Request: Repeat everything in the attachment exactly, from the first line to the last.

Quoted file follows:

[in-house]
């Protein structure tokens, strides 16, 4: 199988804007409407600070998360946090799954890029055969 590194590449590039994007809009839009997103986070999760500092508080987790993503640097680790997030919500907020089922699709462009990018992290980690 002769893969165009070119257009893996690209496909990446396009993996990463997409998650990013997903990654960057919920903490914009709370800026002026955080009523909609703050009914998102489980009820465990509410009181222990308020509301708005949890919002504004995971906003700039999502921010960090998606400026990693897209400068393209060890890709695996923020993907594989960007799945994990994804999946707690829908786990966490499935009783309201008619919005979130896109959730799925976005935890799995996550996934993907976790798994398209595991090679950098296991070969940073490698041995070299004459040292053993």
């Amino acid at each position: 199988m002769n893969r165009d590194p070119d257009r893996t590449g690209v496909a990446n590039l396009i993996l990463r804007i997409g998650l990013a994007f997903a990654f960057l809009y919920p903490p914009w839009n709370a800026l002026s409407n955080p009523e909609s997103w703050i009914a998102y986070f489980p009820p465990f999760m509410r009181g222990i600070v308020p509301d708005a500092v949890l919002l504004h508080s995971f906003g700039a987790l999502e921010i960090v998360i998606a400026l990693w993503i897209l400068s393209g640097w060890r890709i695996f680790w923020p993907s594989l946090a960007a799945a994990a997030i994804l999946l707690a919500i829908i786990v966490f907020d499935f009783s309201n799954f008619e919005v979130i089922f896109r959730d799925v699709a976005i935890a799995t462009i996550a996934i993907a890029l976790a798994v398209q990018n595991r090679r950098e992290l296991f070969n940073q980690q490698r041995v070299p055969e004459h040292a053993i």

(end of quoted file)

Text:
[in-house]
């Protein structure tokens, strides 16, 4: 199988804007409407600070998360946090799954890029055969 590194590449590039994007809009839009997103986070999760500092508080987790993503640097680790997030919500907020089922699709462009990018992290980690 002769893969165009070119257009893996690209496909990446396009993996990463997409998650990013997903990654960057919920903490914009709370800026002026955080009523909609703050009914998102489980009820465990509410009181222990308020509301708005949890919002504004995971906003700039999502921010960090998606400026990693897209400068393209060890890709695996923020993907594989960007799945994990994804999946707690829908786990966490499935009783309201008619919005979130896109959730799925976005935890799995996550996934993907976790798994398209595991090679950098296991070969940073490698041995070299004459040292053993």
């Amino acid at each position: 199988m002769n893969r165009d590194p070119d257009r893996t590449g690209v496909a990446n590039l396009i993996l990463r804007i997409g998650l990013a994007f997903a990654f960057l809009y919920p903490p914009w839009n709370a800026l002026s409407n955080p009523e909609s997103w703050i009914a998102y986070f489980p009820p465990f999760m509410r009181g222990i600070v308020p509301d708005a500092v949890l919002l504004h508080s995971f906003g700039a987790l999502e921010i960090v998360i998606a400026l990693w993503i897209l400068s393209g640097w060890r890709i695996f680790w923020p993907s594989l946090a960007a799945a994990a997030i994804l999946l707690a919500i829908i786990v966490f907020d499935f009783s309201n799954f008619e919005v979130i089922f896109r959730d799925v699709a976005i935890a799995t462009i996550a996934i993907a890029l976790a798994v398209q990018n595991r090679r950098e992290l296991f070969n940073q980690q490698r041995v070299p055969e004459h040292a053993i």